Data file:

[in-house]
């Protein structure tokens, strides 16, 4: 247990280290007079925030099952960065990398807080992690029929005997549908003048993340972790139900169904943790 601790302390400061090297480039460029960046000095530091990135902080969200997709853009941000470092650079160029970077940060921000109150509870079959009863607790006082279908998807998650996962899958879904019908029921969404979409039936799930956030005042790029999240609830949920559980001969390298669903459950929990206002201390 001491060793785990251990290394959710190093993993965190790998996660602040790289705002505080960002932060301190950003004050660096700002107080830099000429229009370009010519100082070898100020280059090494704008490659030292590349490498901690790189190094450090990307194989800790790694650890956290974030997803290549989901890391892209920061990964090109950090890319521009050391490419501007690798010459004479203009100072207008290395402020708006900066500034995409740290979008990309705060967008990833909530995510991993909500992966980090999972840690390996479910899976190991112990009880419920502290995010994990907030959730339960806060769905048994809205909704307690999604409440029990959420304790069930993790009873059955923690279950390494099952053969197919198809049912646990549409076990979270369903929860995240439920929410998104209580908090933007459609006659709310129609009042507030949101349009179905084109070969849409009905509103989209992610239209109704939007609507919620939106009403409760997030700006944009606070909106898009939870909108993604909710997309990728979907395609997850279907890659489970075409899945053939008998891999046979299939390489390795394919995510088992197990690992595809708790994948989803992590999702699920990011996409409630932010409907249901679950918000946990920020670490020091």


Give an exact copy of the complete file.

[in-house]
């Protein structure tokens, strides 16, 4: 247990280290007079925030099952960065990398807080992690029929005997549908003048993340972790139900169904943790 601790302390400061090297480039460029960046000095530091990135902080969200997709853009941000470092650079160029970077940060921000109150509870079959009863607790006082279908998807998650996962899958879904019908029921969404979409039936799930956030005042790029999240609830949920559980001969390298669903459950929990206002201390 001491060793785990251990290394959710190093993993965190790998996660602040790289705002505080960002932060301190950003004050660096700002107080830099000429229009370009010519100082070898100020280059090494704008490659030292590349490498901690790189190094450090990307194989800790790694650890956290974030997803290549989901890391892209920061990964090109950090890319521009050391490419501007690798010459004479203009100072207008290395402020708006900066500034995409740290979008990309705060967008990833909530995510991993909500992966980090999972840690390996479910899976190991112990009880419920502290995010994990907030959730339960806060769905048994809205909704307690999604409440029990959420304790069930993790009873059955923690279950390494099952053969197919198809049912646990549409076990979270369903929860995240439920929410998104209580908090933007459609006659709310129609009042507030949101349009179905084109070969849409009905509103989209992610239209109704939007609507919620939106009403409760997030700006944009606070909106898009939870909108993604909710997309990728979907395609997850279907890659489970075409899945053939008998891999046979299939390489390795394919995510088992197990690992595809708790994948989803992590999702699920990011996409409630932010409907249901679950918000946990920020670490020091």